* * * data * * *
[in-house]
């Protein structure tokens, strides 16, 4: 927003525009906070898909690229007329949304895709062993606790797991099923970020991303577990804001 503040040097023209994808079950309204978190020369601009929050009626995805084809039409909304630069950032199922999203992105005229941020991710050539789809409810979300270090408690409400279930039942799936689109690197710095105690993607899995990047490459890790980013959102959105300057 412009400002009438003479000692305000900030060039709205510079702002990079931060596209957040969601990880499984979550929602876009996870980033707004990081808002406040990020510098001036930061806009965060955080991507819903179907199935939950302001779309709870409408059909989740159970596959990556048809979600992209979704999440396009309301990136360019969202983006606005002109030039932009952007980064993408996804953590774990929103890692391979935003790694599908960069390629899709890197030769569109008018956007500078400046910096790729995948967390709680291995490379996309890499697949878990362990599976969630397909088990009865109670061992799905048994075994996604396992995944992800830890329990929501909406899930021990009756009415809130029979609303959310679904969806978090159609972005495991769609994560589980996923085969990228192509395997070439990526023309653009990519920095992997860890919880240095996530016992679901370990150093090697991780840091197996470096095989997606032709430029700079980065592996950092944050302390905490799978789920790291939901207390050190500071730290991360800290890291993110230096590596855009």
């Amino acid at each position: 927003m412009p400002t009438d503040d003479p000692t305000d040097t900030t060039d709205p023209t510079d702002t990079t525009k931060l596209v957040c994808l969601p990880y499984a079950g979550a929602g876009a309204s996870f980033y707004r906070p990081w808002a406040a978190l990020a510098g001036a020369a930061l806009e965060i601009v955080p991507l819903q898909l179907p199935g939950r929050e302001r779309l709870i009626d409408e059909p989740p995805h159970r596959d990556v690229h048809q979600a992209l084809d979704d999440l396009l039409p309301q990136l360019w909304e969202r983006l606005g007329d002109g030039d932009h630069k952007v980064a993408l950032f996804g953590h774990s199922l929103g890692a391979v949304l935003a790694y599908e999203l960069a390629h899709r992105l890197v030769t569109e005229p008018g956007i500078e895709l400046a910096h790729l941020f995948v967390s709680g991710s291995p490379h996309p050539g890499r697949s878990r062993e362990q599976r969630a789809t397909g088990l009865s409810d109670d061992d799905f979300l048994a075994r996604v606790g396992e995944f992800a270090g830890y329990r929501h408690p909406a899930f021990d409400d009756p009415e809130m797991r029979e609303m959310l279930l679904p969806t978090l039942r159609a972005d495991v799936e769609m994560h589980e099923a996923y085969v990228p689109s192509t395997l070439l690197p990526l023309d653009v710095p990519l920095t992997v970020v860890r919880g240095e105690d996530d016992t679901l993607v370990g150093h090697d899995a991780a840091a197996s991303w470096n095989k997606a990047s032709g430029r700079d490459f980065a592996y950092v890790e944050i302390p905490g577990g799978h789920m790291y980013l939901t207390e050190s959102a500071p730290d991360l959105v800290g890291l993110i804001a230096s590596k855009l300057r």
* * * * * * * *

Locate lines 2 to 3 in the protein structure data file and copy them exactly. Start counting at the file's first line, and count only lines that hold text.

């Protein structure tokens, strides 16, 4: 927003525009906070898909690229007329949304895709062993606790797991099923970020991303577990804001 503040040097023209994808079950309204978190020369601009929050009626995805084809039409909304630069950032199922999203992105005229941020991710050539789809409810979300270090408690409400279930039942799936689109690197710095105690993607899995990047490459890790980013959102959105300057 412009400002009438003479000692305000900030060039709205510079702002990079931060596209957040969601990880499984979550929602876009996870980033707004990081808002406040990020510098001036930061806009965060955080991507819903179907199935939950302001779309709870409408059909989740159970596959990556048809979600992209979704999440396009309301990136360019969202983006606005002109030039932009952007980064993408996804953590774990929103890692391979935003790694599908960069390629899709890197030769569109008018956007500078400046910096790729995948967390709680291995490379996309890499697949878990362990599976969630397909088990009865109670061992799905048994075994996604396992995944992800830890329990929501909406899930021990009756009415809130029979609303959310679904969806978090159609972005495991769609994560589980996923085969990228192509395997070439990526023309653009990519920095992997860890919880240095996530016992679901370990150093090697991780840091197996470096095989997606032709430029700079980065592996950092944050302390905490799978789920790291939901207390050190500071730290991360800290890291993110230096590596855009």
């Amino acid at each position: 927003m412009p400002t009438d503040d003479p000692t305000d040097t900030t060039d709205p023209t510079d702002t990079t525009k931060l596209v957040c994808l969601p990880y499984a079950g979550a929602g876009a309204s996870f980033y707004r906070p990081w808002a406040a978190l990020a510098g001036a020369a930061l806009e965060i601009v955080p991507l819903q898909l179907p199935g939950r929050e302001r779309l709870i009626d409408e059909p989740p995805h159970r596959d990556v690229h048809q979600a992209l084809d979704d999440l396009l039409p309301q990136l360019w909304e969202r983006l606005g007329d002109g030039d932009h630069k952007v980064a993408l950032f996804g953590h774990s199922l929103g890692a391979v949304l935003a790694y599908e999203l960069a390629h899709r992105l890197v030769t569109e005229p008018g956007i500078e895709l400046a910096h790729l941020f995948v967390s709680g991710s291995p490379h996309p050539g890499r697949s878990r062993e362990q599976r969630a789809t397909g088990l009865s409810d109670d061992d799905f979300l048994a075994r996604v606790g396992e995944f992800a270090g830890y329990r929501h408690p909406a899930f021990d409400d009756p009415e809130m797991r029979e609303m959310l279930l679904p969806t978090l039942r159609a972005d495991v799936e769609m994560h589980e099923a996923y085969v990228p689109s192509t395997l070439l690197p990526l023309d653009v710095p990519l920095t992997v970020v860890r919880g240095e105690d996530d016992t679901l993607v370990g150093h090697d899995a991780a840091a197996s991303w470096n095989k997606a990047s032709g430029r700079d490459f980065a592996y950092v890790e944050i302390p905490g577990g799978h789920m790291y980013l939901t207390e050190s959102a500071p730290d991360l959105v800290g890291l993110i804001a230096s590596k855009l300057r």